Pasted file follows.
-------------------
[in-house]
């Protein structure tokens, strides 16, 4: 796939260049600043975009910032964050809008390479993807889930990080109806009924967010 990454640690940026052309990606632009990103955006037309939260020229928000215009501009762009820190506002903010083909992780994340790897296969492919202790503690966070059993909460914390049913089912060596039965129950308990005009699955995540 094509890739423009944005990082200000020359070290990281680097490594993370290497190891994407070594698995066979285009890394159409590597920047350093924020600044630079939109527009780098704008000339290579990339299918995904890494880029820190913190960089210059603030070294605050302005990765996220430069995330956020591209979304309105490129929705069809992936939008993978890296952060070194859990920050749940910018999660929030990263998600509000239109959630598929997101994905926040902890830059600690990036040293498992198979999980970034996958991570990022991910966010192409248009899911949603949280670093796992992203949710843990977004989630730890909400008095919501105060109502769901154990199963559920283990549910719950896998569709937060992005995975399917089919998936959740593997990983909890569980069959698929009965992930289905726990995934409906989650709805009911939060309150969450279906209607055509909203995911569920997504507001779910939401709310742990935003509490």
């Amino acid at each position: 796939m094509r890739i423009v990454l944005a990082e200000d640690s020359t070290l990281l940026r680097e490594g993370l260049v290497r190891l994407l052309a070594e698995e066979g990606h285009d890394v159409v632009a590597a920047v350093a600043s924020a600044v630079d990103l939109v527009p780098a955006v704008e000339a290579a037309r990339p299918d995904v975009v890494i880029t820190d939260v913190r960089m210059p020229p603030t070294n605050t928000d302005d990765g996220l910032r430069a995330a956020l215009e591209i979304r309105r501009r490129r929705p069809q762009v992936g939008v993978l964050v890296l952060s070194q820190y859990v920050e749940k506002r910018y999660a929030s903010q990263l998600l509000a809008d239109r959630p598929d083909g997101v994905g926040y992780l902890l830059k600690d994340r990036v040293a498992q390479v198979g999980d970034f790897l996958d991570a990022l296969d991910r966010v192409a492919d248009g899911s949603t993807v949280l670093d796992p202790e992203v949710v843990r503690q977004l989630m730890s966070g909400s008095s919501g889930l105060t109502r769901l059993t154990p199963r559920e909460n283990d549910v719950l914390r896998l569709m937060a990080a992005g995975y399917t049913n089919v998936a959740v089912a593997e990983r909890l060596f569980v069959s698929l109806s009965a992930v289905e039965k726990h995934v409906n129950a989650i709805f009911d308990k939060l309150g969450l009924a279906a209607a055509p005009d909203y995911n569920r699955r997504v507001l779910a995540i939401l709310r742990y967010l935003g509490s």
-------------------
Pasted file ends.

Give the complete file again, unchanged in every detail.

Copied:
[in-house]
């Protein structure tokens, strides 16, 4: 796939260049600043975009910032964050809008390479993807889930990080109806009924967010 990454640690940026052309990606632009990103955006037309939260020229928000215009501009762009820190506002903010083909992780994340790897296969492919202790503690966070059993909460914390049913089912060596039965129950308990005009699955995540 094509890739423009944005990082200000020359070290990281680097490594993370290497190891994407070594698995066979285009890394159409590597920047350093924020600044630079939109527009780098704008000339290579990339299918995904890494880029820190913190960089210059603030070294605050302005990765996220430069995330956020591209979304309105490129929705069809992936939008993978890296952060070194859990920050749940910018999660929030990263998600509000239109959630598929997101994905926040902890830059600690990036040293498992198979999980970034996958991570990022991910966010192409248009899911949603949280670093796992992203949710843990977004989630730890909400008095919501105060109502769901154990199963559920283990549910719950896998569709937060992005995975399917089919998936959740593997990983909890569980069959698929009965992930289905726990995934409906989650709805009911939060309150969450279906209607055509909203995911569920997504507001779910939401709310742990935003509490």
């Amino acid at each position: 796939m094509r890739i423009v990454l944005a990082e200000d640690s020359t070290l990281l940026r680097e490594g993370l260049v290497r190891l994407l052309a070594e698995e066979g990606h285009d890394v159409v632009a590597a920047v350093a600043s924020a600044v630079d990103l939109v527009p780098a955006v704008e000339a290579a037309r990339p299918d995904v975009v890494i880029t820190d939260v913190r960089m210059p020229p603030t070294n605050t928000d302005d990765g996220l910032r430069a995330a956020l215009e591209i979304r309105r501009r490129r929705p069809q762009v992936g939008v993978l964050v890296l952060s070194q820190y859990v920050e749940k506002r910018y999660a929030s903010q990263l998600l509000a809008d239109r959630p598929d083909g997101v994905g926040y992780l902890l830059k600690d994340r990036v040293a498992q390479v198979g999980d970034f790897l996958d991570a990022l296969d991910r966010v192409a492919d248009g899911s949603t993807v949280l670093d796992p202790e992203v949710v843990r503690q977004l989630m730890s966070g909400s008095s919501g889930l105060t109502r769901l059993t154990p199963r559920e909460n283990d549910v719950l914390r896998l569709m937060a990080a992005g995975y399917t049913n089919v998936a959740v089912a593997e990983r909890l060596f569980v069959s698929l109806s009965a992930v289905e039965k726990h995934v409906n129950a989650i709805f009911d308990k939060l309150g969450l009924a279906a209607a055509p005009d909203y995911n569920r699955r997504v507001l779910a995540i939401l709310r742990y967010l935003g509490s």